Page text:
After Sebastian Vettel’s strategic race win at the last round in Japan, F1 heads to India for round 16 of the 2013 season.
The German could take his fourth consecutive title crown at the Buddh International Circuit. All he needs to do is finish fifth or higher.
Despite being a circuit that is well loved in the F1 paddock, it won’t make an appearance on the 2014 calendar after organizers decided that it wasn’t worth hosting a race late next season and then moving to an early slot in 2015.
India hosted its first race in 2011 and has only been won by one man: Sebastian Vettel. With his domination looking to sweep the race once again, it will take something unexpected to stop him from taking the title.
The track is a challenging one with undulating corners, long straights and plenty of high speed bends. A lap of the 3.192 mile circuit kick starts on a medium length start-finish straight. The pit lane exit is to the right and feeds on to the track just before turn one. The first corner is a third gear right-hander that is a strong overtaking opportunity due to the heavy braking zone.
Turn two is a flat-out left that leads on to the tight, second gear right-hand hairpin that leads on to the long second straight. This is where the first of two DRS zones are positioned – the other being on the pit straight. Cars reach up to 195mph on the back straight before funnelling in to the second gear right that is turn four.
The entries to the third and fourth corners are very wide, opening up a number of different lines. The fourth turn – a fourth gear right taken at 62mph – is another strong overtaking possibility due to the heavy braking zone. A good exit is vital for the run on to the following straight, which leads to the fifth gear turn five and the start of the second sector.
Turn six and seven make up a left-right chicane that is tricky to get right. Both apexes are taken in fourth gear before a short burst of speed that leads to another high-speed chicane – this time a right-left taken in fifth gear.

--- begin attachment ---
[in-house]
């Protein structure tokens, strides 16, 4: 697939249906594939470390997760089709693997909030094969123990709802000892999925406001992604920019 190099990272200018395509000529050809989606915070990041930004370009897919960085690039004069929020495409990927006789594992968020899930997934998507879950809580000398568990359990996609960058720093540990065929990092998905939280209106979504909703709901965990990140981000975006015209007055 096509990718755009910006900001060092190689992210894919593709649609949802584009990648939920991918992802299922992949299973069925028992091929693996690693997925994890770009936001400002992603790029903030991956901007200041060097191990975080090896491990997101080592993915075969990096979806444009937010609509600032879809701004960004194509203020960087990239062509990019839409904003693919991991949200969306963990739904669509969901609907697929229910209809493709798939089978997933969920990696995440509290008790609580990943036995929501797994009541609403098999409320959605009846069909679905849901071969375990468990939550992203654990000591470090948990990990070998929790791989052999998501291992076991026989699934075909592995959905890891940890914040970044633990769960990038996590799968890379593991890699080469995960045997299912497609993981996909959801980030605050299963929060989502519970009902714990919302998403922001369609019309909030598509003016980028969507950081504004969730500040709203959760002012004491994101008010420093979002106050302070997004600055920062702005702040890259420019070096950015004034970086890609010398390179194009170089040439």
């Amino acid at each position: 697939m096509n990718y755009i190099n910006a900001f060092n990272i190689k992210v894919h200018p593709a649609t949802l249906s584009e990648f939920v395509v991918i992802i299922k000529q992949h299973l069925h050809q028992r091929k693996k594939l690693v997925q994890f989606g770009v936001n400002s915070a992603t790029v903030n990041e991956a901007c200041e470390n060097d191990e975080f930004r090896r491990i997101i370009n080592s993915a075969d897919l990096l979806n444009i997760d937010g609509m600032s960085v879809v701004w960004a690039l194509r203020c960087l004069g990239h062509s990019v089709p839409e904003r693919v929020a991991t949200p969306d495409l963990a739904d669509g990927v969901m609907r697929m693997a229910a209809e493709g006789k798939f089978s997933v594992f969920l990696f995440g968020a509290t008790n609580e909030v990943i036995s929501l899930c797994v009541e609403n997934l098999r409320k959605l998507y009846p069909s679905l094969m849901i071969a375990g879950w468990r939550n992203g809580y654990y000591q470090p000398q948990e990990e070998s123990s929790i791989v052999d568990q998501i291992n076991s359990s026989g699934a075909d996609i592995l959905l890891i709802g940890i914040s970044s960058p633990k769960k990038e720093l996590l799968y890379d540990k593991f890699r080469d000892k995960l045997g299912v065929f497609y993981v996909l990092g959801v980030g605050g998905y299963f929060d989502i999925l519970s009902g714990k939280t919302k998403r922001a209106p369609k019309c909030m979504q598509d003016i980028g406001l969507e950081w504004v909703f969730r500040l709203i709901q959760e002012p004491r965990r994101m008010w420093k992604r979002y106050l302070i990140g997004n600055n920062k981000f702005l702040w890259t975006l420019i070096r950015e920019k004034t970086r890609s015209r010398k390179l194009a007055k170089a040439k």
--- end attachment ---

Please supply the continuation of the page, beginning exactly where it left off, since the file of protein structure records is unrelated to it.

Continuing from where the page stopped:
Turn 10 is a long fourth gear hairpin and is widely regarded as the most challenging corner on the track. Cars spend 8.2 seconds corning the double apex of turn 10 and 11 – speed builds up through the right-hander before tightening on the exit and through the fast kink of turn 12.
After the challenge of the second sector, the third sector begins with a fast fourth gear left that heads uphill. Here drivers can experience the maximum lateral force generated over the lap: 3.8G. Turn 14 is taken in fifth gear before a short straight.
Turn 15 is a downhill right-hand hairpin taken in third gear and is the penultimate corner on the circuit. The final turn is a second gear left-hand hairpin that heads on to the pit straight. The pit lane entry is to the right and runs through the run-off area.
The track is a tough one to master on one lap and requires a good rhythm, particularly in the flowing middle sector that has several fast direction changes and gives drivers very little time to recover.
The drivers do tend to enjoy tackling the Buddh International Circuit and love visiting India with its bright and vibrant culture. Pirelli will bring the soft and medium compound tires to the race weekend, but the track surface is non-abrasive (like Korea) which puts less energy through the tires.
Despite the hot temperatures and high cornering speed – nine of the ten corners between turn five and 15 are taken between 125 and 155mph – tire wear is relatively low and drivers often struggle for tire temperature on Saturday afternoon.
With its high speed bends and technical corners, the track is certainly Red Bull territory. Sebastian Vettel has led every lap at the Indian Grand Prix and could well be on course to continue that record.
However with the low tire wear and characteristics of the Greater Noida based track, Mercedes could challenge once again – particularly in qualifying. Lotus and Ferrari can’t be discounted either, particularly the former on race day if their Saturday pace improves.
Meanwhile the battle for sixth place in the constructor’s standings is heating up. Sauber head to India with Force India – who currently occupies the sixth spot – firmly in their sights. Toro Rosso is looking to close in on them both during the final few races too.
Marussia and Caterham continue to squabble for 10th in the team’s championship. Caterham will be hoping for some unpredictability and plenty of retirements if they want to score a 13th place finish, which will move them ahead of their rivals.
Can Vettel take his fourth consecutive world title? It looks very likely, but as we know in F1: Anything can happen.